After four hours in the over 90 degree heat--and a symbolic storming of Judson Memorial Church to recreate a photo of the 1975 protests in Lyon--the demonstration concluded. Akynos reflected on the event saying their “message was taken [by the public] really well.” She added that she was “happy to have taken the route of performance art to bring awareness to sex work and the industry in general.” This creative platform, as opposed to a megaphone protest style, brought about interpersonal connections facilitated dialogues that would have otherwise not been possible.
Beyond a way to gain presence and educate the public, the Whore in a Box was a powerful coalition of diverse leaders within the sex worker community. Leadership from five different groups were present at the event, each individual coming from a very different background. There was representation from cis-men and women, transgender individuals, immigrants and queer bodies, each of integral importance to their organization and sex work activism in general. The diversity of this event and within the organizations that sponsored it is a remind of the importance of heterogeneity within activism. To approach the issue of sex work without an intersectional lens is a disservice to the cause. Sex work (and all types of work for that matter) is not done by any one kind of person. Activist groups should seek to reflect this workforce diversity in their organizing to ensure that the group is accessible to everyone and all individuals feel welcome.
Report back by Dayna Beatty for No Human Involved
“We were at our wits end. We were sick of going to jail, of being abused. Do you realize that the police would sometimes let their dogs loose on us?”
The opening line to La Revolte des Prostitutuees succinctly explains the feelings and experiences of French sex workers in the late 20th century. The documentary, produced by Eurydice Aroney and Radio France Culture, details the eight-day, nationwide strike by French sex workers in 1975. In response to years of horrific treatment, executed by police, French sex workers took action against the oppression and violence they experienced on a daily basis.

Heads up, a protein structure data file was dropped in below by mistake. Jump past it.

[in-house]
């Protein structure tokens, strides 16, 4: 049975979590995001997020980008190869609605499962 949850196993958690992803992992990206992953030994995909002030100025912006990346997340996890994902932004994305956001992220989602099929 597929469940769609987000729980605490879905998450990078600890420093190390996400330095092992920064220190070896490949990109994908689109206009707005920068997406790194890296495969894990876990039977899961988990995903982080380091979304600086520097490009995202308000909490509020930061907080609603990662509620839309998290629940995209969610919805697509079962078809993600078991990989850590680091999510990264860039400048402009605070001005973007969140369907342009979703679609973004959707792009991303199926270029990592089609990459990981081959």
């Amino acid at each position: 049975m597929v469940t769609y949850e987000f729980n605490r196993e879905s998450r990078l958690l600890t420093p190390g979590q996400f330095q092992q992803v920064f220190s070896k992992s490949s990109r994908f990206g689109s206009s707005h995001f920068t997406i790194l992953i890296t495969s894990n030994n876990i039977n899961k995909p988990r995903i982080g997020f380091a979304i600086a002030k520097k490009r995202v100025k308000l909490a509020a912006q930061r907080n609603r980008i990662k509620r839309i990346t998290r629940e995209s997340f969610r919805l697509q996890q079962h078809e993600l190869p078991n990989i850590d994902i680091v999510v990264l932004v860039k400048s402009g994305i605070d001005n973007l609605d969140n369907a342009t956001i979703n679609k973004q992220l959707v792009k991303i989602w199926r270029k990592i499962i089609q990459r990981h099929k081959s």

In their efforts, the sex workers of France found an unlikely ally: Father Louis Blanc of the Church of St. Nizier. When plans to occupy the church of St. Bonaventure went awry, it was Father Blanc who redirected the sex workers to the Church of St. Nizier. With his cooperation and some quick footwork, the protest was relocated and the safety of all those involved was secured. Father Louis Blanc was also instrumental in spreading the efforts beyond Lyon, by encouraging other priest to cooperate with the protestors.
While the work of sex workers in Lyon is the most well known and created the original movement, similar events occurred across France. Notably, in Paris, 200 sex workers protested in the Chapel of Saint Bernard.
Eight days after the start of the strike, police were instructed to remove the striking sex workers from locations across the nation. However, this end was just the beginning for sex workers across the globe. Movements all over the world have taken inspiration from the events of 1975, some mimicking the church occupation, others creating their own form of peaceful protest. An event organized by the Black Sex Workers Collective in New York on June 2nd--beginning at noon--will take inspiration from the work of the French sex workers in 1975. Members of the sex worker community and allies will gather at Washington Square Park in New York City and symbolically storm Judson Memorial Church. Later, this action will join a protest in front of StoneWall a few blocks away.
International Whores Day, also known as Puta Dei, is June 2 to commemorate the original strike and occupation by French sex workers in 1975. Across the word, June 2nd is a day of celebration, advocacy, and protest. At the time of the sex workers’ strike in France, they had the support of the Catholic Church. Today, sex workers are joined by allies from different standpoints, backgrounds, and lifestyles. The human rights of sex workers cannot be ignored. Join the cause in your local community in solidarity with sex workers to denounce the violent and oppressive systems that make their lives difficult.
Posting for No Human Involved by Dayna Beatty.